Scarification: Let’s trace its evolution

The Maori tribe men, who were found in New Zealand used to etch their whole faces with deep tattoos till the year 1870. Grooves and parallel ridges were formed by creating patterns which were chiseled deep into the skin. The designs so formed resemble the designs of cuts which are formed on woods and trees.

The process was painful, but the raised tattoos so formed made the Maori men attractive to women and also gave them fierce look in the battleground. The pattern of tattoos so formed did not match each other and therefore also helped in establishing identity of the tattoo holder.


Body marking and tattoo inscription is the growing trend in United States and other countries of the western hemisphere of the globe, with more and more people spending time and money for getting the desired shape of tattoo on different areas of their body and as per a survey conducted in 2003 (Harris poll), around 39 % of the total population of 25 to 29 year old individuals have already marked their bodies by one or more tattoos.

The trend has now gone further and the new process in this realm is scarification, which is scarring the body by branding or cutting the skin.

Body modification movement

The origin of scarification could be traced in United States of America (in the state of San Francisco). Starting in the 1980’s, it was accepted in the society as part of the new body modification movement which was spreading across the western countries steadfastly. According to Victoria Pitts, who is professor of sociology in City University located in New York, lesbian and gay cultures accepted it in the initial stage.

Later in 1990s, scarification was adopted and used by the members of the ‘modern primitive’ or the neotribal. According to Pitts, this movement of the neotribals had goals to reenact or revive the indigenous body rituals which were or are found in different countries across the globe which will help them in getting a spiritual and more authentic body experience.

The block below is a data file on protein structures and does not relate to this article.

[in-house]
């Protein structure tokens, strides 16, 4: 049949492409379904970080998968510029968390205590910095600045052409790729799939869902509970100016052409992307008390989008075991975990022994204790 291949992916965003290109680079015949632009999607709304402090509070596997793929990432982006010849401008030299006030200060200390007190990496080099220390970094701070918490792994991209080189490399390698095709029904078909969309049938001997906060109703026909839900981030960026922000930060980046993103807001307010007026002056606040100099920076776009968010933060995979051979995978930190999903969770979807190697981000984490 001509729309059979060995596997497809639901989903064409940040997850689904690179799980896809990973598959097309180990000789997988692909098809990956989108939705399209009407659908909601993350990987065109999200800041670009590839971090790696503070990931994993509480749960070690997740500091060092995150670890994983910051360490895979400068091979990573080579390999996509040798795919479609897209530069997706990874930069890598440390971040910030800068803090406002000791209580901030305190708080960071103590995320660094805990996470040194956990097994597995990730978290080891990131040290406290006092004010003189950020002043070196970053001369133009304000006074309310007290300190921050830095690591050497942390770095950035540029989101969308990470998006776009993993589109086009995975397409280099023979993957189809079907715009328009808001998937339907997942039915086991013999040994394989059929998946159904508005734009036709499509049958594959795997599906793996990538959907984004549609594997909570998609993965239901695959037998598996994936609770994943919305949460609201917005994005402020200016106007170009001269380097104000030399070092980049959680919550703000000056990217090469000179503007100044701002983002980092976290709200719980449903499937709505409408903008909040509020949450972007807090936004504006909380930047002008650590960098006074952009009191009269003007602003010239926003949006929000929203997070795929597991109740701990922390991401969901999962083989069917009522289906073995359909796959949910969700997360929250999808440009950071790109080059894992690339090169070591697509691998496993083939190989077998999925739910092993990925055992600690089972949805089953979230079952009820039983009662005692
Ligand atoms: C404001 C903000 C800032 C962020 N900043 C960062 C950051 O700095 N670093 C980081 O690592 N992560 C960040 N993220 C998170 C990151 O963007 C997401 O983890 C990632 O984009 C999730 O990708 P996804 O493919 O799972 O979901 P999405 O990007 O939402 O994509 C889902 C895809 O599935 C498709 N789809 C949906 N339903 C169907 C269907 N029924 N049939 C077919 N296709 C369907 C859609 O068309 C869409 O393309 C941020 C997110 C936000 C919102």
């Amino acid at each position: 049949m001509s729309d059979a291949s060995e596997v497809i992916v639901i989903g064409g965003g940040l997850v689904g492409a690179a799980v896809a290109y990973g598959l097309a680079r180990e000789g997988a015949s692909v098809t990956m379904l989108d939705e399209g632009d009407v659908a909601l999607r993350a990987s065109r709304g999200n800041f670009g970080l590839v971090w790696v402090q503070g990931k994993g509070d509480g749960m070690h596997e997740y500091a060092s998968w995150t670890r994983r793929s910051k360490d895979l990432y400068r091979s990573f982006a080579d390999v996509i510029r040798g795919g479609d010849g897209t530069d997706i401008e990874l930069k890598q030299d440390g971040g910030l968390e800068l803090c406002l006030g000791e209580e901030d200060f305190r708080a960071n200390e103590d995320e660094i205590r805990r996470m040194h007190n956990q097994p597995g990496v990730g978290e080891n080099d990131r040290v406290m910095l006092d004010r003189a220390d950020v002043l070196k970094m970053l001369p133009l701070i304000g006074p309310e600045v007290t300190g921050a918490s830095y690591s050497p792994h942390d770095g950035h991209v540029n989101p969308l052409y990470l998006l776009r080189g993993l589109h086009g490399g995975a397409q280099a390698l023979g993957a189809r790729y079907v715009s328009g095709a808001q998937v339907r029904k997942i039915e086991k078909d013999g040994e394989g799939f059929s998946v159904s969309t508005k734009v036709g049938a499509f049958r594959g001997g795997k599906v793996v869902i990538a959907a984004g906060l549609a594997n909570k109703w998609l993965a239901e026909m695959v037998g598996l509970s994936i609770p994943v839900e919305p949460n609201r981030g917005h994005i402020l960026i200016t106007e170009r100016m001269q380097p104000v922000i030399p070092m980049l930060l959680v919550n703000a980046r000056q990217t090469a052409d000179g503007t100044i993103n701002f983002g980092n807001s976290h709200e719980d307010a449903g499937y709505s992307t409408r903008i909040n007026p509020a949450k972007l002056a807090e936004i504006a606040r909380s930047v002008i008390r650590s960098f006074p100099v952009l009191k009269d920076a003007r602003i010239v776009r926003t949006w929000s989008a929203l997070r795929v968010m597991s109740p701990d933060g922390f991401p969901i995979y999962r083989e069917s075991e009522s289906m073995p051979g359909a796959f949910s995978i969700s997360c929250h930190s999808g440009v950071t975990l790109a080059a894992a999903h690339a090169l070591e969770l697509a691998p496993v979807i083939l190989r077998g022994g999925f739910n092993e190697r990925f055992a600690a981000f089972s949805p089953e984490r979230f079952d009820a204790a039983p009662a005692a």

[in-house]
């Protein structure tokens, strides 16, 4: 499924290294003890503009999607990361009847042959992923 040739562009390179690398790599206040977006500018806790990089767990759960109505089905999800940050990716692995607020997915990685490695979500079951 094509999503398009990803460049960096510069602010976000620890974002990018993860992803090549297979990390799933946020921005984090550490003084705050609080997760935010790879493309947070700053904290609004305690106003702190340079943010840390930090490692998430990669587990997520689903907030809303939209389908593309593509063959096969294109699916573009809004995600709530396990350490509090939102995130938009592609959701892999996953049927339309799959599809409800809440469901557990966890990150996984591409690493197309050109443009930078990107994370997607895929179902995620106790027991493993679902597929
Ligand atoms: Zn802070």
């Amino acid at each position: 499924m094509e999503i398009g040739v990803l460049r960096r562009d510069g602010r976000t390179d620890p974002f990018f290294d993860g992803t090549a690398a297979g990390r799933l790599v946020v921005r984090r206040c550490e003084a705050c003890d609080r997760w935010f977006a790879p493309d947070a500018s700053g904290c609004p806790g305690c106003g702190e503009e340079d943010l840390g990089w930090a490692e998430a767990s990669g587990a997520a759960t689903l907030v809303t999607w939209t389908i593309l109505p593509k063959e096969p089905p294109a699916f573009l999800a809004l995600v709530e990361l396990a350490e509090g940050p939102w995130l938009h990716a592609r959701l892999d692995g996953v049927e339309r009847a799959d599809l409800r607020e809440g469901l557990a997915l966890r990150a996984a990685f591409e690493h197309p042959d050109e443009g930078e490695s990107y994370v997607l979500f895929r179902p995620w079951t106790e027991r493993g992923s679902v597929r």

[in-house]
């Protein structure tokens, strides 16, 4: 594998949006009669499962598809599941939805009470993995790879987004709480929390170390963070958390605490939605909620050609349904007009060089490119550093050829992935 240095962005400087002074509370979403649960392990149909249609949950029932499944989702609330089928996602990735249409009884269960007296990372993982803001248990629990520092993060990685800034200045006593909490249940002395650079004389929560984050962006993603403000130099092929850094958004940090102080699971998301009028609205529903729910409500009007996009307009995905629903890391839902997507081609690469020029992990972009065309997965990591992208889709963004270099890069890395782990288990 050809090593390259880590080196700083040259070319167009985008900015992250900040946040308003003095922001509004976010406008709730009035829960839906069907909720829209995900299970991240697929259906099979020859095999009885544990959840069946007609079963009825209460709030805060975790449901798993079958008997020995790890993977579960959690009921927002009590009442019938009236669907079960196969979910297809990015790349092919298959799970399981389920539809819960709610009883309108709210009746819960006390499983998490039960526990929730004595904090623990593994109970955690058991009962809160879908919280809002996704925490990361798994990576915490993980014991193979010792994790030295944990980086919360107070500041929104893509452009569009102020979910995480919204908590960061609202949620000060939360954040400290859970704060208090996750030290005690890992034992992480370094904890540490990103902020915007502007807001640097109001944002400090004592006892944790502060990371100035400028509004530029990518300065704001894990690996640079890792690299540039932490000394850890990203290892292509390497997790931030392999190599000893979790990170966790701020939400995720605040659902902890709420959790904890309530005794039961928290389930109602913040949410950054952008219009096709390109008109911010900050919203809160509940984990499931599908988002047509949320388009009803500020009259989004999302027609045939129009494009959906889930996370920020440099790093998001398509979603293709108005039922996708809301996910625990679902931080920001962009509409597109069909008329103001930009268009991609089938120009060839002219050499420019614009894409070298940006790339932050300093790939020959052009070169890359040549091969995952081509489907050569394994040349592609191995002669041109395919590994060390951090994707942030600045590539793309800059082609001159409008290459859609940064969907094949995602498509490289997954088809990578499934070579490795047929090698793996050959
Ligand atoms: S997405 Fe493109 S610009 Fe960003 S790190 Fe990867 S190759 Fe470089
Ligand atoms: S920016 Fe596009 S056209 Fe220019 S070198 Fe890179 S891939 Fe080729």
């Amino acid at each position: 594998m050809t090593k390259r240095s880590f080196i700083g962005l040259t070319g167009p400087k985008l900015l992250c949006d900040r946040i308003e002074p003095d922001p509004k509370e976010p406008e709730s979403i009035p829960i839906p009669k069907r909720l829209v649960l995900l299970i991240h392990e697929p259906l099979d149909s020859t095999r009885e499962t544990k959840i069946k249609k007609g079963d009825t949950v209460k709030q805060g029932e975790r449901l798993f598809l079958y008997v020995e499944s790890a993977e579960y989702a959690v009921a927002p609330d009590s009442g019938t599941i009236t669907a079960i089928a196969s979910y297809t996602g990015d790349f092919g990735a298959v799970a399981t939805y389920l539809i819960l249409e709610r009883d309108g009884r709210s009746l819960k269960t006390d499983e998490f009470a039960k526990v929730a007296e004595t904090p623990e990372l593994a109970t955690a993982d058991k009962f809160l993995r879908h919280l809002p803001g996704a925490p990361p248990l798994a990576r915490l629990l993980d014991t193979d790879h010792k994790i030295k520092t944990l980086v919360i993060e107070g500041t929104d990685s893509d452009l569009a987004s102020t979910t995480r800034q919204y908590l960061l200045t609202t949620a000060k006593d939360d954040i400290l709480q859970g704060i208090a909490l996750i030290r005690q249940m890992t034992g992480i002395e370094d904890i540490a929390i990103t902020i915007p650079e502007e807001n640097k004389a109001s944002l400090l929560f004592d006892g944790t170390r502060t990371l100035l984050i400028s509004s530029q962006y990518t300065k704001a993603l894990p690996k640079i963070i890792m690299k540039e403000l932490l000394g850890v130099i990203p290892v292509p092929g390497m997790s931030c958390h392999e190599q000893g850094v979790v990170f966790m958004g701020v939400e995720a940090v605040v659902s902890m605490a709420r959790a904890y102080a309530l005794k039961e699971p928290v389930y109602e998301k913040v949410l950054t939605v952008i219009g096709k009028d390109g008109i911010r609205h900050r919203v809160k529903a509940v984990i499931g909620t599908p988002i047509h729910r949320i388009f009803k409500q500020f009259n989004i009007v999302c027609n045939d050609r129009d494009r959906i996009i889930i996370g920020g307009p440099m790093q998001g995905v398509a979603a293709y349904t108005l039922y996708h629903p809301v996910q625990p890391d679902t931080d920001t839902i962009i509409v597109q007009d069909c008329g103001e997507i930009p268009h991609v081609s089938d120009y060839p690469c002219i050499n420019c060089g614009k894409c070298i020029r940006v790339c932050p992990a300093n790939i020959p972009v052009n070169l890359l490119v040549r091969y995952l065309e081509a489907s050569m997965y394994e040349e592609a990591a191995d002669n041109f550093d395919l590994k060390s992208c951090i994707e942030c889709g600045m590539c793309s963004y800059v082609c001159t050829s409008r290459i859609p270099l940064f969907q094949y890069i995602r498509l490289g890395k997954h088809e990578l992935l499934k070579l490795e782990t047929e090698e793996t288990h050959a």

Many see this type of body movement as an urge of individuals who do not want to accommodate in the society in an ordinary way. Pitts further adds that scarification has been able to attain widespread reach across Europe (from Prague to London) and in countries like Australia and United States.

Scarification is done on the body either by strike branding (a method similar to cattle branding) or by using a scalpel and cutting the desired area repeatedly.

Once the area is cleaned and stenciling of the design done, the scarification artist cuts and burns the skin till the right width and depth is reached.

According to Ryan Ouellette, who is a body modifications scientist and also owns the precision body arts in Nashua in New Hampshire, London, the time of the process can vary. It can be completed in a meager 15 minutes time and he also claims to have done pieces that were completed in about 8 hours in two days.

Cultural specification

The body has been used as a canvass for expressing community status, godly or ancestral connection, to mark passage rites and wearing permanent amulet in different parts of the globe since prehistoric times.

Western pacific people, especially the Maori tribe have long history of body and face tattooing. Origin of the word ‘tattoo’ is believed to be in the Polynesian word tattoo. The earliest of tattoo designs consisted of cuts with ash rubbed into them. It many-a-times resulted in blackened scars.